Steel Shamrocks

October 17, 2019

The Steel Shamrocks: Class of 1969

The organizers of Sacred Heart High School’s 50th Class Reunion had cleverly provided, in place of name tags, yearbook photos. As one remarked, it was a 60s version of the aging app. I will not comment on the relative kindness of time delivered upon those yearbook faces I observed that night, but I will say with certainty that the promise, hope, determination and fortitude shown in those class photos had not been dimmed by time. At least not over the course of this evening.

We’re all in our places with sunshiny faces…

Sacred Heart primarily served the Irish community of Yonkers, which meant I’d be regaled this night by true storytellers. As I walked along on the tour of the 1923-founded school building and led by the head of the alumni association, the relentless difficulty she had in getting these former students to follow and keep up hinted that many of the stories I was to hear would involve some breach or defiance of authority. Surprisingly, even wholesome cheerleader Carol added her own tale of civil disobedience, recounting a senior dance decoration scavenger hunt that had her stealing a wooden street barricade complete with blinking yellow caution light that would add a “perfect strobe effect to the ambience of the dance.”

…Overall, though, the tour was a study in pushing string

My guess was that most grew up in circumstances similar to Carol’s – solid working class, but not much in the way of comfort or privilege. Her home at 54 Saratoga Ave. did not age well, yet there was still the pride of memory, as she pointed out where she’d play in the tiny side yard and where she’d store her bike. But whatever Carol may have lacked in socio-economic refinements, she more than made up for, evidently, with a budding love life.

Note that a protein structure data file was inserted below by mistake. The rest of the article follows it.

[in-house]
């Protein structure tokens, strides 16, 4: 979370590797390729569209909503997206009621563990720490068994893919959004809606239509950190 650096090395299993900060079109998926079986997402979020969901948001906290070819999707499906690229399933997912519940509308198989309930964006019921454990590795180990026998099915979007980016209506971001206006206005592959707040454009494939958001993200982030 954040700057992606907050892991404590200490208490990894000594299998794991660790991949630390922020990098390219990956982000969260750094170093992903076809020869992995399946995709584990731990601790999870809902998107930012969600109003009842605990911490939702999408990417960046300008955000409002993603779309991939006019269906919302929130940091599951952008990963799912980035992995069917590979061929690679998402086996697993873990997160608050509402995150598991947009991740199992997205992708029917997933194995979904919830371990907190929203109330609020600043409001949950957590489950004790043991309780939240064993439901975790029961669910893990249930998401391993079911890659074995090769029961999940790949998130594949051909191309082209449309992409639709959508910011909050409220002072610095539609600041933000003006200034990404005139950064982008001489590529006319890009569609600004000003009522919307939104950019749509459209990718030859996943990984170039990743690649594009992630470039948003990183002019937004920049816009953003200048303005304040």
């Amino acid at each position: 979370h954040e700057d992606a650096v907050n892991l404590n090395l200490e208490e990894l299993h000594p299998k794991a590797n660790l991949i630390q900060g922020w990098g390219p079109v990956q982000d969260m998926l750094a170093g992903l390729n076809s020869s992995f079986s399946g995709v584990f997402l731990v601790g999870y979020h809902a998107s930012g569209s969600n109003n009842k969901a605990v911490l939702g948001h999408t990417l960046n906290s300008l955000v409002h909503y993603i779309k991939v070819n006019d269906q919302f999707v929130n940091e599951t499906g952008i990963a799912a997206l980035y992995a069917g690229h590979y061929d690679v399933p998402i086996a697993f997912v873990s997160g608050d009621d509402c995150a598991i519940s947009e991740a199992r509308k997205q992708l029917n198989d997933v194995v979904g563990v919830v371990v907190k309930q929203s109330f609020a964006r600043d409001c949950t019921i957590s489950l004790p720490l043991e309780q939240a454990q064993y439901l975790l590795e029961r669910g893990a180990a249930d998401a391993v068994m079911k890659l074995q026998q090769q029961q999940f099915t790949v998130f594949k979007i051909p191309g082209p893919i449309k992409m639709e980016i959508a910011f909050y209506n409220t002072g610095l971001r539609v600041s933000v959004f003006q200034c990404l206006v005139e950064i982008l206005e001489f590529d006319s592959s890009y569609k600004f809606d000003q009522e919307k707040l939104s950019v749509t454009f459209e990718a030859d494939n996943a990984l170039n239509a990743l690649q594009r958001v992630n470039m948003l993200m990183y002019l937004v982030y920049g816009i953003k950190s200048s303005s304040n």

It seemed wherever Carol took me in her tour of Yonkers, it involved some rendezvous, tryst or assignation with somebody named Joe or Joey. First, there was that corner where she experienced her first kiss (Joe). Then came the park bench where she accepted an ankle bracelet (Joey). After listening to several of these related accounts, I had surmised (wrongly, as it turned out) that there must have been a multitude of make-out spots scattered throughout South Yonkers. Instead, I learned there was only one (a dimly lit area down Valentine Lane) but that Carol had been escorted there by a magi or more of young Lotharios, all apparently named after the father of the Holy Family. (It’s also possible I’ve conflated the names of all Carol’s boyfriends into either “Joey” or “Joe” to make the sheer numbers seem less like the Obama Inauguration and more like Trump’s.)

Nobody knew who the guy in the middle was, but he liked to boogie!

When the formal party ended at eleven, Carol and I hung with a group of late-nighters as long as we could, but left the afterparty back at the hotel around one in the morning. A few had partied on until three, but all managed to stand their post for breakfast later that morning. It helped that the omelets, bagels and coffee weren’t scheduled until eleven.

Poets have used the shamrock as an Irish symbol of love and valor. My humble conclusion is that the men and women of Sacred Heart’s Class of 1969 are emblematic of both attributes. And they continue to endure with the toughness and resilience of steel.

Of course, it wouldn’t be a Catholic event without a collection. The 50/50 tickets sold out. The money raised was put toward the purchase of Chromebooks for the current students. The winner put his share back into the pot.

As I said, shamrocks. Steel shamrocks.

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